Box of spaghetti
Large can of pasta sauce
Two liters of root beer
Large box of popsicles
24 servings of Wyler’s fruit drink mix
Eight cups of applesauce
Bag of pinto beans
Bag of rice
Bag of cookies

For $6.03 at the Shoppers Food Warehouse next door Ferguson bought a gallon of milk and a box of maple and brown sugar oatmeal.

 

A photograph of the receipts and menu are attached.

 

SNAP1 Congressmans staff beats liberal SNAP Challenge

 

 

 

SNAP2 Congressmans staff beats liberal SNAP Challenge

 

 

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Comments

  1. BarleyWheets says:

    NO meat, no chicken, no vegtables..Mostly pastas.. Not a healthy diet for sure. Soon a persons body would start to get sick.. after a few weeks of eating like he did! Heavy set people eating all that pasta would grow quickly in size… and die from malnurtirion!

    • Seeks_the_truth says:

      Well the peanut butter and wheat bread has just as much protein per serving as one chicken breast. The pasta is nutrient packed and has carbohydrates that convert easily into energy. For the malnourished, peanut butter, wheat bread and pasta are recommended.
      In fact, load up on pasta the night before any time you will be in a highly physical position the next day. (I.E. race, physical testing for employment with police or fire department, trail hiking)
      Rice is a great food. Rice is rich in carbohydrates, it acts as fuel for the body and aids in normal functioning of the brain. It's also cholesterol free.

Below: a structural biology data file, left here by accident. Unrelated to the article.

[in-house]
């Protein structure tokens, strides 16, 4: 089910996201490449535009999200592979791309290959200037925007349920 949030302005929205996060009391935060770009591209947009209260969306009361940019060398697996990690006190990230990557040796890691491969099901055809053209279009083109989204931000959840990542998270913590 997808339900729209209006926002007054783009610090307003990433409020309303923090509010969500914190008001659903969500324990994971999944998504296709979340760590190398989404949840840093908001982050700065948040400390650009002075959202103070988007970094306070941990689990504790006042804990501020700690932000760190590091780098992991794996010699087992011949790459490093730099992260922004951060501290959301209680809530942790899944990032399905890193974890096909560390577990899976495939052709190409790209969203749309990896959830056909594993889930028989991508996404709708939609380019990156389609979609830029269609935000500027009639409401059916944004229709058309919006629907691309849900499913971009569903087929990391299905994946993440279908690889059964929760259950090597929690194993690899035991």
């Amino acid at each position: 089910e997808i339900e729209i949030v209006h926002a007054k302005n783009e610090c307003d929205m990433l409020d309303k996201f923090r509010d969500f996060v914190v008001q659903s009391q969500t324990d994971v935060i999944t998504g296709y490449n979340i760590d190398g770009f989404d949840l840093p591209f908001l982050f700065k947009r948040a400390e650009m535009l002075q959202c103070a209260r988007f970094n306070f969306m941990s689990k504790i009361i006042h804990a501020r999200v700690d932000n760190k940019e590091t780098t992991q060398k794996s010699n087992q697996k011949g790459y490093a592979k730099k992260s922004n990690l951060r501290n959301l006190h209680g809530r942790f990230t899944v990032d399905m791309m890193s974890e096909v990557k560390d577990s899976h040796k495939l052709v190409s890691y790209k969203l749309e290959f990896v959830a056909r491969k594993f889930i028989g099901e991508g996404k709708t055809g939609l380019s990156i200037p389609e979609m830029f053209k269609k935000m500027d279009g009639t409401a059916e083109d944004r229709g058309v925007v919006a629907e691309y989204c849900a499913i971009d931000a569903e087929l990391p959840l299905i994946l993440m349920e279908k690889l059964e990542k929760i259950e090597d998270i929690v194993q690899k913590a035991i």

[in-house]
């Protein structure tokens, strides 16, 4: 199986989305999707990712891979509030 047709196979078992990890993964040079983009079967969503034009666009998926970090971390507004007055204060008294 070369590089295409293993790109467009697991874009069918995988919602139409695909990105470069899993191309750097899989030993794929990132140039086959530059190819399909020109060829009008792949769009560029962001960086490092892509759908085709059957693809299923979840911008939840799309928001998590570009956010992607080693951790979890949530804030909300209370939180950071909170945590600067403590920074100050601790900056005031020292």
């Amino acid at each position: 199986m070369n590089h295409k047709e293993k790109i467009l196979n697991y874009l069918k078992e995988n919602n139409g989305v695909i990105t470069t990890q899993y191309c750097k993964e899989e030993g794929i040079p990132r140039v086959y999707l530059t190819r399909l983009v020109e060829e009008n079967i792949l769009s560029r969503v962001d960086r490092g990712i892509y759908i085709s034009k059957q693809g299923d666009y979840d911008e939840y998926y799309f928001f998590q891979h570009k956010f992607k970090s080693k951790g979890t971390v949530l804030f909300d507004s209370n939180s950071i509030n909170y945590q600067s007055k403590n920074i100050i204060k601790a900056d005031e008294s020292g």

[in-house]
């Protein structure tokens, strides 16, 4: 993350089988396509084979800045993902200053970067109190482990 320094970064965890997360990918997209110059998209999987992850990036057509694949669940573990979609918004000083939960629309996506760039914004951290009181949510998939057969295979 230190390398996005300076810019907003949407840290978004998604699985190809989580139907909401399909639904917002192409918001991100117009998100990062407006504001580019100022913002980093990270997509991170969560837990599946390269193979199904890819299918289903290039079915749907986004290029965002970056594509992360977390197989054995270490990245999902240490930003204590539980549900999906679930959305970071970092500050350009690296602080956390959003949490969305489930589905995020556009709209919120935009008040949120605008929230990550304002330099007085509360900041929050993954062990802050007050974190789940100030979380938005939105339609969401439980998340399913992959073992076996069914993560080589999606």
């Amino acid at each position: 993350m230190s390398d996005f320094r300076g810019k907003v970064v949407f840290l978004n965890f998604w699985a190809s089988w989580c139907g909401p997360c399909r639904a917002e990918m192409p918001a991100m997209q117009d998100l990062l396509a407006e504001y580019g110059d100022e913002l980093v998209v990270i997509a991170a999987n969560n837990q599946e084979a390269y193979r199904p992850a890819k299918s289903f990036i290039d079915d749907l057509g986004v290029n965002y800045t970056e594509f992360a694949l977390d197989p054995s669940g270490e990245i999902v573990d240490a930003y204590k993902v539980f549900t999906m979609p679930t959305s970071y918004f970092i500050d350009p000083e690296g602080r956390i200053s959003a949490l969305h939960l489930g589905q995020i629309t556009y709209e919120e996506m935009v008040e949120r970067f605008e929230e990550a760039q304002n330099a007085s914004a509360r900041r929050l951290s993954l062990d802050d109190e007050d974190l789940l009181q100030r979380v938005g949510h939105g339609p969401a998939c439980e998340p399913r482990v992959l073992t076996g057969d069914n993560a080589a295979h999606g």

Don't forget he also had an extra $3.00. This would buy 2# of ground beef, when added to the rice, makes a great entrée that's high in protein and very filling. Even a dozen or so eggs would work well. Remember that eggs are high in Niacin. A vitamin that is known to lower cholesterol. (if you believe in the cholesterol bull)
      This was a great way to make a base of which to work off of. Don't forget he will have "left over" from this purchase when he would receive the next $30.00 in which he could then by some meats to add to this menu.
      Very healthy diet indeed.
      Only someone who relies on the government to tell them what is healthy and proper to eat would think otherwise.

  2. Paul Moore says:

    A smart shopper could do improve on this list. Anything processed, canned, or highly advertised costs more, tastes worse, and has less nutrition than fresh produce in season, staples, and raw food. Instead of cookies, buy flour, sugar, and oil. Instead of Honeycomb cereal, buy generic, (Or better yet- eggs) Instead of store bread, bake your own.
    I spend a bit more than that for groceries, but only if you count pet food, paper products, cleaning supplies, and toiletries.

  3. RacerJim says:

    Rare is the time when I go to my local Safeway and don't watch at least a couple Hispanics/Latinos pay with EBT cards and drive off in a fairly new full-size expensive SUV like a Toyota Highlander or Cadillac Escalade.